You simply can’t visit the Top End without heading to Litchfield National Park.
With over 1500 square kilometres for you to explore featuring just about every habitat variation found in the Northern Territory, you’ll be in awe of its beauty.
The parklands are believed to have been formed by the ancestral spirits of the Koongurrukun, Rak Mak Mak Marranunggu, Werat and Warray peoples in the beginning. They formed the abundant landscape and the plants and animals that inhabit it, and they are thought to still be present in the land today. The area is rich in resources used by the local Aboriginal peoples, and the Tabletop Range at the head of the park is intrinsically linked to the spirituality and beliefs of the traditional owners.
Stunning waterfalls are scattered throughout the park. Take the hike to individual viewing platforms for panoramic views or meet the falls at their base and dive into their crystal-clear plunge pools. Wet season may see some pools closed due to the risk of flash flooding and the presence of crocodiles, but through the dry season visitors and locals can be seen swimming under several falls in the park. The authorities check the waters for crocodiles and flooding before opening them for the dry season, so rest assured the waterholes are as safe as possible.
With well-developed roads and a relatively flat landscape, Litchfield National Park is easily accessible to the everyday visitor. Popular waterfalls and lookout points are generally accessible in a 2WD car and roads are only closed during wet seasons as a safety precaution when flooding may occur. Roads through the park will have you winding through the picture-perfect landscape alongside rivers and changing habitats until you reach your destination.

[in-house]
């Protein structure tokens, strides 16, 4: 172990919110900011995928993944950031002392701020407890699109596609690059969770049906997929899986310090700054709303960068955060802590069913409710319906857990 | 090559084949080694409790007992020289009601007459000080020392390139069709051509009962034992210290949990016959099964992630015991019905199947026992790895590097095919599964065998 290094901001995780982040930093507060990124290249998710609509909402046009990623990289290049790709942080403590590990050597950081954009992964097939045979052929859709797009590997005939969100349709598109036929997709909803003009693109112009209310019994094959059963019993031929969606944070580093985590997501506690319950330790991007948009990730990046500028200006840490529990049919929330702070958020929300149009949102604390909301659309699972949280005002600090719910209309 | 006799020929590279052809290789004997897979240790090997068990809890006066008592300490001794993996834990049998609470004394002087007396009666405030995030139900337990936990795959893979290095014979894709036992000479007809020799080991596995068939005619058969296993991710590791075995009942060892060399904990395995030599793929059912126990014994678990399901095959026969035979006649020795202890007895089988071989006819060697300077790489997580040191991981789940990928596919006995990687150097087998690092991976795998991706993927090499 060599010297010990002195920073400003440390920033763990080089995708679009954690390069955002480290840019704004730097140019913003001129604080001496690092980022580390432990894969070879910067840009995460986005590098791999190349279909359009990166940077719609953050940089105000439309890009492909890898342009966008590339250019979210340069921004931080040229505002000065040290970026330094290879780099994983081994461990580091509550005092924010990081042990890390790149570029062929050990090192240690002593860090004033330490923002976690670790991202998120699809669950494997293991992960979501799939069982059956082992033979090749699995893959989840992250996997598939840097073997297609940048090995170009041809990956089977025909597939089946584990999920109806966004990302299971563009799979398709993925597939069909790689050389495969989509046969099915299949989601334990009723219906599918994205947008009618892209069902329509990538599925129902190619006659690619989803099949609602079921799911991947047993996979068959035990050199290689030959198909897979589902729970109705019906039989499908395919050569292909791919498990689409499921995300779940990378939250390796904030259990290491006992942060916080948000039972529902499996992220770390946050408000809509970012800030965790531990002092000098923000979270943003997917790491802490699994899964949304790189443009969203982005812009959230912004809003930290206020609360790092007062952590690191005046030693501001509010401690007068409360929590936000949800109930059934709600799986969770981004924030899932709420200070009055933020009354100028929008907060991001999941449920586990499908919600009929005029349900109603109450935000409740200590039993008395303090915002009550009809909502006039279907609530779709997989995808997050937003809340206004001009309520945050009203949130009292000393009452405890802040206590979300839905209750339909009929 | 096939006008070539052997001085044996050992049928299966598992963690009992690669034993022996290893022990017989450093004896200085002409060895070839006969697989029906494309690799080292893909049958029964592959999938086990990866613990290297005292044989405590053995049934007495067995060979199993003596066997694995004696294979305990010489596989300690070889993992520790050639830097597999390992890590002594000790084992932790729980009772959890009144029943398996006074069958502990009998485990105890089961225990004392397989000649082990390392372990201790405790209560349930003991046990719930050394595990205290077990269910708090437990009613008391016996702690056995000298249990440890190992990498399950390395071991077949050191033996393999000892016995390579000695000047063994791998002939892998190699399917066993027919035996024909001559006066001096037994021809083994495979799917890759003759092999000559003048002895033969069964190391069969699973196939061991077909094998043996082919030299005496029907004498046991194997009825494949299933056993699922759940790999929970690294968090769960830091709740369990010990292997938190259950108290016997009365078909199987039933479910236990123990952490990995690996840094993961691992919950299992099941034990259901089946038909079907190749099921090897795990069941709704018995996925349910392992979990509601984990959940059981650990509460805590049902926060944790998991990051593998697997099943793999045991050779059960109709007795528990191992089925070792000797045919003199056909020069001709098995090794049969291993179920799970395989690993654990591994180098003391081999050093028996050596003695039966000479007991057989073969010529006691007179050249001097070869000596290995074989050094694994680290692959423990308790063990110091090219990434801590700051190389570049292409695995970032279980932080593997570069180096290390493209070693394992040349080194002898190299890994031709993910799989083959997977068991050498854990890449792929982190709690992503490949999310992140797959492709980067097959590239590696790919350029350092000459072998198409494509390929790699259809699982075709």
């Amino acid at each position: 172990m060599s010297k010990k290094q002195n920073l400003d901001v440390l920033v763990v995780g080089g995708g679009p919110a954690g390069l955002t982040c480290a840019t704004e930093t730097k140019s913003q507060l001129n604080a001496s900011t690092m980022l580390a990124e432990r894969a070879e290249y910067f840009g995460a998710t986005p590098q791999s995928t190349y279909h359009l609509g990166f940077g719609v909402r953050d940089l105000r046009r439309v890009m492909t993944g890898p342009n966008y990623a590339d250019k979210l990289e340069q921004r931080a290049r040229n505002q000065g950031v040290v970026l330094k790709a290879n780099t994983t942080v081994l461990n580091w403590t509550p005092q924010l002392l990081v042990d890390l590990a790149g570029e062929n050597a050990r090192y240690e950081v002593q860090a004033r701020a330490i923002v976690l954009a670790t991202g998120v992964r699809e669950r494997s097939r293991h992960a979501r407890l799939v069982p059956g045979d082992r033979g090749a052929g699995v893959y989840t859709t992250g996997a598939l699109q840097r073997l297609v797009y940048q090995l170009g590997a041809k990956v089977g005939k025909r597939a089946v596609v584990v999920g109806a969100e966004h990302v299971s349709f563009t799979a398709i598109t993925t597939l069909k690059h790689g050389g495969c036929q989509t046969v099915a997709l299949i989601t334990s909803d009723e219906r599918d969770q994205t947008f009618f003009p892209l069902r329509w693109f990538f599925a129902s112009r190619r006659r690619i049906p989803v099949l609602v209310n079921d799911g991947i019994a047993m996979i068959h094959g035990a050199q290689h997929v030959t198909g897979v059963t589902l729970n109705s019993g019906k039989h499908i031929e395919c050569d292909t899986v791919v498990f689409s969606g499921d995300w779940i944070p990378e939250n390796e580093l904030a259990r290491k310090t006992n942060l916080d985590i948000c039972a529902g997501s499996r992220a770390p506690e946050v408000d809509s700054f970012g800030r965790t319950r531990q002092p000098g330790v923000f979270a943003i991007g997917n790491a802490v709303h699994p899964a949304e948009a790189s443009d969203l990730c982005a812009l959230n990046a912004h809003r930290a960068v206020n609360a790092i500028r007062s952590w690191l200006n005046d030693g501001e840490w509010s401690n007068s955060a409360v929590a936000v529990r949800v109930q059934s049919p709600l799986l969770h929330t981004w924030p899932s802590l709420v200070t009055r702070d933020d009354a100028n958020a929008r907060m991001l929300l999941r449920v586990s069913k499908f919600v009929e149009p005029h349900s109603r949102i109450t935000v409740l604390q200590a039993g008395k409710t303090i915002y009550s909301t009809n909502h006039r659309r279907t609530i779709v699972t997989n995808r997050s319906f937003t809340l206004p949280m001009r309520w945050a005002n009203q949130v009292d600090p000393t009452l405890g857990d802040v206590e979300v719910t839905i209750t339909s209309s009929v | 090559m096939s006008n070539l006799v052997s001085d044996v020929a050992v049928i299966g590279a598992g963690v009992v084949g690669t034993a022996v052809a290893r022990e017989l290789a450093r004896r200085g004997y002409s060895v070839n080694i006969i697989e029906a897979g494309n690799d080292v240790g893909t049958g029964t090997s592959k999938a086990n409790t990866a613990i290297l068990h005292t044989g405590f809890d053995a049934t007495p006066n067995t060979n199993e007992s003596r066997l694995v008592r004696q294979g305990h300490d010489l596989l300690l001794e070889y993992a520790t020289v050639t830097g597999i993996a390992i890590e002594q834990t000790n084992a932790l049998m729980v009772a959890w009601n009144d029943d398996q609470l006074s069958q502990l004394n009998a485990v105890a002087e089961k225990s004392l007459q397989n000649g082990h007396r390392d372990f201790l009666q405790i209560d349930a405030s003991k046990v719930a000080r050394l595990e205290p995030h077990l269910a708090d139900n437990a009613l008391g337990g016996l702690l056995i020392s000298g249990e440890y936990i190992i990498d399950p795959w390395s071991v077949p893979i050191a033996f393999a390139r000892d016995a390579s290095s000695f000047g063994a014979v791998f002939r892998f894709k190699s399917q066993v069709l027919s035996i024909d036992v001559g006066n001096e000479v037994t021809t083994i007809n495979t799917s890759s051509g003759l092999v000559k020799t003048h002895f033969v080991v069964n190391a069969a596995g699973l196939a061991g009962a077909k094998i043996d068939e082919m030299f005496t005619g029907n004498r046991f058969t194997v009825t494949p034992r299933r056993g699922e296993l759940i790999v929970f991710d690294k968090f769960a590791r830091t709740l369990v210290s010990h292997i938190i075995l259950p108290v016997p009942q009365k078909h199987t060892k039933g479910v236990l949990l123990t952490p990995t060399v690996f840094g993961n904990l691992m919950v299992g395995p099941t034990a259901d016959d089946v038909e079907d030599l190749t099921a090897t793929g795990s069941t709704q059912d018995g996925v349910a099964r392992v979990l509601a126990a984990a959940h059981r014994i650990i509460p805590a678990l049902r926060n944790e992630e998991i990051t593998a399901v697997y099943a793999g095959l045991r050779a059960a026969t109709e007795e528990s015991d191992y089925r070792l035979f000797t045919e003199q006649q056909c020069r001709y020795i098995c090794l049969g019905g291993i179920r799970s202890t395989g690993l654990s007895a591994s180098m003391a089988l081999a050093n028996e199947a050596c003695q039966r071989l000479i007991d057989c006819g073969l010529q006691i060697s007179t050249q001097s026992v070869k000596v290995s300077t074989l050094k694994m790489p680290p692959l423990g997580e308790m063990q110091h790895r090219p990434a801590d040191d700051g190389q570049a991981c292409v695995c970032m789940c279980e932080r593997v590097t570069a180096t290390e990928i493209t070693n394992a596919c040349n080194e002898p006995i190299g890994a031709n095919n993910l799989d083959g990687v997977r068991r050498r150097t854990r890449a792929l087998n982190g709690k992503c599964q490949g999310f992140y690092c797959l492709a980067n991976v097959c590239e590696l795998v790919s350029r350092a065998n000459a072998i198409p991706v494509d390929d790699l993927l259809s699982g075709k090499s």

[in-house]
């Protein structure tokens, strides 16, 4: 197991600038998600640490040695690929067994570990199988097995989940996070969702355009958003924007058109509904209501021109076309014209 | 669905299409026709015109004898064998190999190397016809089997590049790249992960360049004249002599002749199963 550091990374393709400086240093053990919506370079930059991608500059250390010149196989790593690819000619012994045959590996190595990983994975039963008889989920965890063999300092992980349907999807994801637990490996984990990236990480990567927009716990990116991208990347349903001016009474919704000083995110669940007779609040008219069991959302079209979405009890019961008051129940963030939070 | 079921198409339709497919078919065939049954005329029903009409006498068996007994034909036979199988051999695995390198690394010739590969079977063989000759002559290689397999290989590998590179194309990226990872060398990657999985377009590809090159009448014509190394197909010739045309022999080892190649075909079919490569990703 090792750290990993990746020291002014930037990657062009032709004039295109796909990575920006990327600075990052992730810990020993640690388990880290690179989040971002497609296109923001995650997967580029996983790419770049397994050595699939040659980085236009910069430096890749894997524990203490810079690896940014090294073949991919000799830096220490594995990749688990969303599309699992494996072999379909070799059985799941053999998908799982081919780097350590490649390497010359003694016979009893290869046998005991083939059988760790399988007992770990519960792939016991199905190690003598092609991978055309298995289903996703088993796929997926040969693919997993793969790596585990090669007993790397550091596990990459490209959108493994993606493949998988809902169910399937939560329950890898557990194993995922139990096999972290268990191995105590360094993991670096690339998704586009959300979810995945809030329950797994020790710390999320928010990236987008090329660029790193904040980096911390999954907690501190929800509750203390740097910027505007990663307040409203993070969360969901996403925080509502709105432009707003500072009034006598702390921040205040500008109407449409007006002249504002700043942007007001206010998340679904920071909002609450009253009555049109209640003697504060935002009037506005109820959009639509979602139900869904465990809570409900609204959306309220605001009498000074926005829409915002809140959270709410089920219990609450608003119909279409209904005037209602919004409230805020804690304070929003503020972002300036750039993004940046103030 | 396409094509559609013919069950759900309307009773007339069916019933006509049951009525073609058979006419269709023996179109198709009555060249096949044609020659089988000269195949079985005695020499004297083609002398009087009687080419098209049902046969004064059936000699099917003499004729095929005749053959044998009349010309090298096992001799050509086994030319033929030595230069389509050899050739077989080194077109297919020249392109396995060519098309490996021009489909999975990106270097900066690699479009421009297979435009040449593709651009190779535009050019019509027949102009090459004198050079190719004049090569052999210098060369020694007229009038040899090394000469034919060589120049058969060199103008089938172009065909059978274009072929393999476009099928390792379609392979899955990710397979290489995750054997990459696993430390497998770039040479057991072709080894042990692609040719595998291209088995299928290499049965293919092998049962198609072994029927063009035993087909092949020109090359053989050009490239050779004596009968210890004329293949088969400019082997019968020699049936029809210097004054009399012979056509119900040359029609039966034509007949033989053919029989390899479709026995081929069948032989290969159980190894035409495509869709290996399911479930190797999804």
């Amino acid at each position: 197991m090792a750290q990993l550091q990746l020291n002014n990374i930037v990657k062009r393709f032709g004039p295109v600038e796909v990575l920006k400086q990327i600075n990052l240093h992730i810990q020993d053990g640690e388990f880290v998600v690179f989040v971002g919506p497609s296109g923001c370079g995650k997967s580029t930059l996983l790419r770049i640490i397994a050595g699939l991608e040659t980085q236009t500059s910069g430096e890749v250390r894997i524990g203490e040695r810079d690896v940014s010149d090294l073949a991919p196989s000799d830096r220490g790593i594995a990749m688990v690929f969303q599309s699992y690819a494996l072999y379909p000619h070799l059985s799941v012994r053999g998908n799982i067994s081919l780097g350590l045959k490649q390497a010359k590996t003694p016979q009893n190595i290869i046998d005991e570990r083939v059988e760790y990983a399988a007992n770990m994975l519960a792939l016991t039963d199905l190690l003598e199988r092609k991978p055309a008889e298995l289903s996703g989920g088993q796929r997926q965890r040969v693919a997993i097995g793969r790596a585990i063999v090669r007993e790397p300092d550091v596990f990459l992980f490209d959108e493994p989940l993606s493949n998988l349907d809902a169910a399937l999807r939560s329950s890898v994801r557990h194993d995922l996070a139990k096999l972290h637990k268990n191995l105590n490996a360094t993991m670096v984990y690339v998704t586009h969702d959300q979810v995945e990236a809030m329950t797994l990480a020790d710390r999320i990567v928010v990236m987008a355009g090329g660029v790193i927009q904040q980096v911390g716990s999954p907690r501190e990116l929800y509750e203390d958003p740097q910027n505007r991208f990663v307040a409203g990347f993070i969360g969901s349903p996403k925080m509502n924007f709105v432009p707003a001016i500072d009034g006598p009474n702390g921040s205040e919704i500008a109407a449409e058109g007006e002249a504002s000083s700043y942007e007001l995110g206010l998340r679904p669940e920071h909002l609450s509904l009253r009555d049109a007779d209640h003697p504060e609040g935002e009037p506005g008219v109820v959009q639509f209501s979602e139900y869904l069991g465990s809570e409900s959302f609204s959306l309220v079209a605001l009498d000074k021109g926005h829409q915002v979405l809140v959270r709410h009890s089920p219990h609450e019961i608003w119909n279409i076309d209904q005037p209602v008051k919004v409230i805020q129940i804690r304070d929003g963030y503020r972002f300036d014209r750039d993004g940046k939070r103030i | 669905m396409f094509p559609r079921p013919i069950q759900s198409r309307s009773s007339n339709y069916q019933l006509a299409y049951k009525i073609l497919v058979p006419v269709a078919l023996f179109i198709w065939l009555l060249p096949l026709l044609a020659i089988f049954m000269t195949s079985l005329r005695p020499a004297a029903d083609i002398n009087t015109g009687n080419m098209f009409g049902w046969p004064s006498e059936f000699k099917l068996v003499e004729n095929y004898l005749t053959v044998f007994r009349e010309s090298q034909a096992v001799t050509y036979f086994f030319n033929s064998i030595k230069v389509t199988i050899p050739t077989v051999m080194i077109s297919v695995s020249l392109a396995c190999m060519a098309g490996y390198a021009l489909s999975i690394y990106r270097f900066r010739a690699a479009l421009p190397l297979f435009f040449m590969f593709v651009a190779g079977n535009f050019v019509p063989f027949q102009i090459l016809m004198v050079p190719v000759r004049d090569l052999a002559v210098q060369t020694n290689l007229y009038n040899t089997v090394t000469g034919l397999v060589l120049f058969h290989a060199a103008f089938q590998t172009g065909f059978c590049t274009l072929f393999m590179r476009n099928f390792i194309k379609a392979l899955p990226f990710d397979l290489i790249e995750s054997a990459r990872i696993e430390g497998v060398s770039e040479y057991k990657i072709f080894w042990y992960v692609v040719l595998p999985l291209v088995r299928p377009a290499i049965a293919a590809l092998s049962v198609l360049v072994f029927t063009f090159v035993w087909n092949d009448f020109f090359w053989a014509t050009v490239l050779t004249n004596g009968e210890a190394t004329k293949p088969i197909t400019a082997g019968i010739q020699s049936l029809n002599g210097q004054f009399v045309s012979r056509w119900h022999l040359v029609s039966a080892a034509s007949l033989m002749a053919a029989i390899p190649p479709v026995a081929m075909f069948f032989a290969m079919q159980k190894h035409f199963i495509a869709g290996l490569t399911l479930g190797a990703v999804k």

The Bamboo Creek Tin Mine is a heritage listed mining site that was used sporadically until it was abandoned in 1955. With some of the old buildings still standing you can explore the remaining equipment used to extract, process and transport ore as well as see a variety of domestic objects. The mine also serves as a reminder of the impact Europeans had on Indigenous land.
If travelling in a 4WD, then you can access the Blyth Homestead. Here you can learn about the Sargent family and be reminded of the tough time endured during the Great Depression by many people in the Top End. The Blyth Homestead is one of the best remaining examples of Top End bushcraft architecture.
Litchfield National Park is also home to the iconic Magnetic Termite Mounds. At up to 100 years old and 2m tall, the mounds are unique to the Top End. Each mound provides protection to the colony that built it. Unlike the termites most people are familiar with, those in the Litchfield National Park don’t feed on wood but the dead grass surrounding their homes. The mounds are famous for their north-south axis. The termites build them in such direction as it ensures maximum sun exposure.
Litchfield National Park is possibly one of the Top End’s best kept secrets. Quieter than other national parks but with just as many stunning natural views and experiences, you’ll love every second!